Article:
Sunday, November 11, 2012

When mainstream babycare gurus go bad


I should have known better, really. A few weeks back I cobbled together a list of "No-BS Breastfeeding Resources" comprising various books, websites and blogs which I reckoned were "credible, science-based and reasonably representative of how most of us actually mother." On the list I included Robin Barker, author of the bestselling Australian book Baby Love. I had not, I should confess, read any books by Barker, but trusted that they were likely to be sound, since they had been recommended by more than one person I respected.

So I open up Facebook one day and lo and behold, there is an article by Barker, "Duration not initiation is the real breastfeeding battle," which deplores the fact that according to a recent Australian Institute of Health and Welfare (AIHW) report, only 15% of women in Australia are exclusively breastfeeding by the six-month mark.

Now, before we all get into a flap about Oh My God Nobody's Doing Any Breastfeeding... here's the thing. The AIHW defines "exclusive breastfeeding" as nothing by mouth except breastmilk and certain medical supplements: no water, no solids and not even a single bottle of formula. Given those criteria, I'm actually astonished that the figure at six months is as high as 15%. I don't think I know any mother who would meet those standards. Not me, for a start: Little Seal had a bottle of sugar water in hospital (soothing for her and reassuring for me, as I was panicking about dehydration) and started small amounts of solids from four-and-a-half months, based on my own carefully researched decision. Now, I kind of resent the implication that these actions of mine now turn me and my child into some kind of Official Public Health Problem; yet when we take "exclusive breastfeeding to six months" as a barometer for correct infant feeding practices, that is the inevitable implication. The ridiculous thing is that in Oz, the pendulum in recent years seems to have swung back towards encouraging small tastes of food from four months or so in an effort to reduce food allergies, a point made by several commenters on the Barker article. (By the way, if a mere nip of sugar water negates the "exclusive breastfeeding" label, does this mean that we also have to be terribly careful when washing our babies' faces, lest a few drops of water make it into their mouths? How many cubic milliliters of water represent the level that breaches the "exclusive breastfeeding" threshold? How about when your baby starts putting their hands in their mouth and there's dust and detritus and cat hair on them--wouldn't that disturb the virgin gut just as much as a tiny bit of rice cereal? We could go on like this all night, really.)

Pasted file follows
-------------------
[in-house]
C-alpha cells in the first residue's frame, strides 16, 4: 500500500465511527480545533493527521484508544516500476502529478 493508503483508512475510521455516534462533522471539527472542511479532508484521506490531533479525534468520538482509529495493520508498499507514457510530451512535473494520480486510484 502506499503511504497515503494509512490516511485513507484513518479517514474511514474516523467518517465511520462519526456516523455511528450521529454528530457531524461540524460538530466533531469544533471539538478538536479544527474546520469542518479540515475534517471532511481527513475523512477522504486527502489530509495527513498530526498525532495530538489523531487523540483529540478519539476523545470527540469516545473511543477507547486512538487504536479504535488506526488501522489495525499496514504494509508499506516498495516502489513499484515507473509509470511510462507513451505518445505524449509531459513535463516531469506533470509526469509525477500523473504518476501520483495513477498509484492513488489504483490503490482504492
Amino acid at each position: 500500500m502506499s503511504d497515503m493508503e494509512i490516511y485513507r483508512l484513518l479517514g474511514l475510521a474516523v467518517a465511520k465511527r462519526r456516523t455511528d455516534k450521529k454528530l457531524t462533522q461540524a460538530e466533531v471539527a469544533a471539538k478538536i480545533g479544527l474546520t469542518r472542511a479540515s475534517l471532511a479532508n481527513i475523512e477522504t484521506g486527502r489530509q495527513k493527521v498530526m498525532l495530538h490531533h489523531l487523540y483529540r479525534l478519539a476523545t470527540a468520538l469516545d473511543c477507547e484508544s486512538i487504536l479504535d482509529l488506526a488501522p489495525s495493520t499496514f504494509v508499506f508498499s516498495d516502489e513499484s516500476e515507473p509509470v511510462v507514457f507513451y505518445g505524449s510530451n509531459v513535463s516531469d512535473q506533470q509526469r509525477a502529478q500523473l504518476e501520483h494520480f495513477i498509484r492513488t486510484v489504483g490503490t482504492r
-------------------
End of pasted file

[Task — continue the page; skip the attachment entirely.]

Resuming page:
Okay, so that was a bit dodgy. But my jaw really dropped when I saw some of the ideas that Barker floats as possible proposals for increasing the breastfeeding duration of Australian women. Better maternity leave, funding for research into breastfeeding problems and funding for experienced staff to help women... no problem. But "Infant formula in the first six months by prescription only." What?